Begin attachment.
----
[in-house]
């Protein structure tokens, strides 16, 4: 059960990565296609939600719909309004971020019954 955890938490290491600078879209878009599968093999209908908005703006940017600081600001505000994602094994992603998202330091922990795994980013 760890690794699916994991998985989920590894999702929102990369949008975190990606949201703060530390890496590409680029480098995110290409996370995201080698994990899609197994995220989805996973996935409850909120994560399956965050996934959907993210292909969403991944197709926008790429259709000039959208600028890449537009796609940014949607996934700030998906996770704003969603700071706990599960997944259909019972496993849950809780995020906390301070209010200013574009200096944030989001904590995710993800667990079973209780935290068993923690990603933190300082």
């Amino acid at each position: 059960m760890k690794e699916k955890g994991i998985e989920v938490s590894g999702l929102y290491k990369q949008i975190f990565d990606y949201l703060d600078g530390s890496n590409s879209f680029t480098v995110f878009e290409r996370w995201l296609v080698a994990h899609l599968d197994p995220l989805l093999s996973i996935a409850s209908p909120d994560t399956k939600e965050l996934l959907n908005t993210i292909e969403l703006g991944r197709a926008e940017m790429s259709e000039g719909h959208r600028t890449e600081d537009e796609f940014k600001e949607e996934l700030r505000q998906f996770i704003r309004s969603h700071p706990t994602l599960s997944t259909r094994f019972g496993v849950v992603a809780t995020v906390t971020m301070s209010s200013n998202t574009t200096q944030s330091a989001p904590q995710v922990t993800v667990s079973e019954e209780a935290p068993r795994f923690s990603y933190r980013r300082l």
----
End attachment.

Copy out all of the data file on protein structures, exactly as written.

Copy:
[in-house]
């Protein structure tokens, strides 16, 4: 059960990565296609939600719909309004971020019954 955890938490290491600078879209878009599968093999209908908005703006940017600081600001505000994602094994992603998202330091922990795994980013 760890690794699916994991998985989920590894999702929102990369949008975190990606949201703060530390890496590409680029480098995110290409996370995201080698994990899609197994995220989805996973996935409850909120994560399956965050996934959907993210292909969403991944197709926008790429259709000039959208600028890449537009796609940014949607996934700030998906996770704003969603700071706990599960997944259909019972496993849950809780995020906390301070209010200013574009200096944030989001904590995710993800667990079973209780935290068993923690990603933190300082």
């Amino acid at each position: 059960m760890k690794e699916k955890g994991i998985e989920v938490s590894g999702l929102y290491k990369q949008i975190f990565d990606y949201l703060d600078g530390s890496n590409s879209f680029t480098v995110f878009e290409r996370w995201l296609v080698a994990h899609l599968d197994p995220l989805l093999s996973i996935a409850s209908p909120d994560t399956k939600e965050l996934l959907n908005t993210i292909e969403l703006g991944r197709a926008e940017m790429s259709e000039g719909h959208r600028t890449e600081d537009e796609f940014k600001e949607e996934l700030r505000q998906f996770i704003r309004s969603h700071p706990t994602l599960s997944t259909r094994f019972g496993v849950v992603a809780t995020v906390t971020m301070s209010s200013n998202t574009t200096q944030s330091a989001p904590q995710v922990t993800v667990s079973e019954e209780a935290p068993r795994f923690s990603y933190r980013r300082l």